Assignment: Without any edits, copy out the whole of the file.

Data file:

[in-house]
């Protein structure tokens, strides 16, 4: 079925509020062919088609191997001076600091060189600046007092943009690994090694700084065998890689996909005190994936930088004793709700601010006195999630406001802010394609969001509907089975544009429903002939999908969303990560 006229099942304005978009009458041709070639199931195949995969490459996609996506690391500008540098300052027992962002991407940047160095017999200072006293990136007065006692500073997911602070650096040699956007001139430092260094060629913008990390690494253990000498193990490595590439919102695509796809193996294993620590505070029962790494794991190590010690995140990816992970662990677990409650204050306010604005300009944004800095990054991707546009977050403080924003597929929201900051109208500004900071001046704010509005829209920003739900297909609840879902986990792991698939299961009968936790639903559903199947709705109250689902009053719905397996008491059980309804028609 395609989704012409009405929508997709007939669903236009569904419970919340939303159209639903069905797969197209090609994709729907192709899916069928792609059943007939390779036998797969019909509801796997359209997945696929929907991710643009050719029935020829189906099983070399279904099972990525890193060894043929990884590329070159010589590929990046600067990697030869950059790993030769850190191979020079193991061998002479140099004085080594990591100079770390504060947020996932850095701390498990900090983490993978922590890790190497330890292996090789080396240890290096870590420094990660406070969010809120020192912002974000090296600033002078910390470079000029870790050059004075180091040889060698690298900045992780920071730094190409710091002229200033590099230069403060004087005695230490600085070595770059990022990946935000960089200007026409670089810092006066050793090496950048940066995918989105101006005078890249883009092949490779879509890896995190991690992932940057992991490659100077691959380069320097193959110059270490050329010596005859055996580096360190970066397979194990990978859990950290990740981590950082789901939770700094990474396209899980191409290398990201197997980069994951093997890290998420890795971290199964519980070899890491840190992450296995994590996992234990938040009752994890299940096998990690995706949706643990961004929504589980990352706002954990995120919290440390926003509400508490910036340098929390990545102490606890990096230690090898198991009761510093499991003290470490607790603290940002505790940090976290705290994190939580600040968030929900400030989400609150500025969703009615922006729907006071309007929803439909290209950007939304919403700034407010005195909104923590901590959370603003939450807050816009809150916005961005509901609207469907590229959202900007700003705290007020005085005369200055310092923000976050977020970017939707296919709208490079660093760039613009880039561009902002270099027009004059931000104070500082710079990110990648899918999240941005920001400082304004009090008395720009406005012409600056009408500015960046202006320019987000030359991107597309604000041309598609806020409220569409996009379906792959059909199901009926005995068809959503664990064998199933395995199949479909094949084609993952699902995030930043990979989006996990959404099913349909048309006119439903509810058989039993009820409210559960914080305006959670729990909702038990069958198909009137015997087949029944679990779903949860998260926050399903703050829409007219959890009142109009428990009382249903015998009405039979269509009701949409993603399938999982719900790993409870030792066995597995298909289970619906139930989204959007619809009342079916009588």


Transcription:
[in-house]
């Protein structure tokens, strides 16, 4: 079925509020062919088609191997001076600091060189600046007092943009690994090694700084065998890689996909005190994936930088004793709700601010006195999630406001802010394609969001509907089975544009429903002939999908969303990560 006229099942304005978009009458041709070639199931195949995969490459996609996506690391500008540098300052027992962002991407940047160095017999200072006293990136007065006692500073997911602070650096040699956007001139430092260094060629913008990390690494253990000498193990490595590439919102695509796809193996294993620590505070029962790494794991190590010690995140990816992970662990677990409650204050306010604005300009944004800095990054991707546009977050403080924003597929929201900051109208500004900071001046704010509005829209920003739900297909609840879902986990792991698939299961009968936790639903559903199947709705109250689902009053719905397996008491059980309804028609 395609989704012409009405929508997709007939669903236009569904419970919340939303159209639903069905797969197209090609994709729907192709899916069928792609059943007939390779036998797969019909509801796997359209997945696929929907991710643009050719029935020829189906099983070399279904099972990525890193060894043929990884590329070159010589590929990046600067990697030869950059790993030769850190191979020079193991061998002479140099004085080594990591100079770390504060947020996932850095701390498990900090983490993978922590890790190497330890292996090789080396240890290096870590420094990660406070969010809120020192912002974000090296600033002078910390470079000029870790050059004075180091040889060698690298900045992780920071730094190409710091002229200033590099230069403060004087005695230490600085070595770059990022990946935000960089200007026409670089810092006066050793090496950048940066995918989105101006005078890249883009092949490779879509890896995190991690992932940057992991490659100077691959380069320097193959110059270490050329010596005859055996580096360190970066397979194990990978859990950290990740981590950082789901939770700094990474396209899980191409290398990201197997980069994951093997890290998420890795971290199964519980070899890491840190992450296995994590996992234990938040009752994890299940096998990690995706949706643990961004929504589980990352706002954990995120919290440390926003509400508490910036340098929390990545102490606890990096230690090898198991009761510093499991003290470490607790603290940002505790940090976290705290994190939580600040968030929900400030989400609150500025969703009615922006729907006071309007929803439909290209950007939304919403700034407010005195909104923590901590959370603003939450807050816009809150916005961005509901609207469907590229959202900007700003705290007020005085005369200055310092923000976050977020970017939707296919709208490079660093760039613009880039561009902002270099027009004059931000104070500082710079990110990648899918999240941005920001400082304004009090008395720009406005012409600056009408500015960046202006320019987000030359991107597309604000041309598609806020409220569409996009379906792959059909199901009926005995068809959503664990064998199933395995199949479909094949084609993952699902995030930043990979989006996990959404099913349909048309006119439903509810058989039993009820409210559960914080305006959670729990909702038990069958198909009137015997087949029944679990779903949860998260926050399903703050829409007219959890009142109009428990009382249903015998009405039979269509009701949409993603399938999982719900790993409870030792066995597995298909289970619906139930989204959007619809009342079916009588």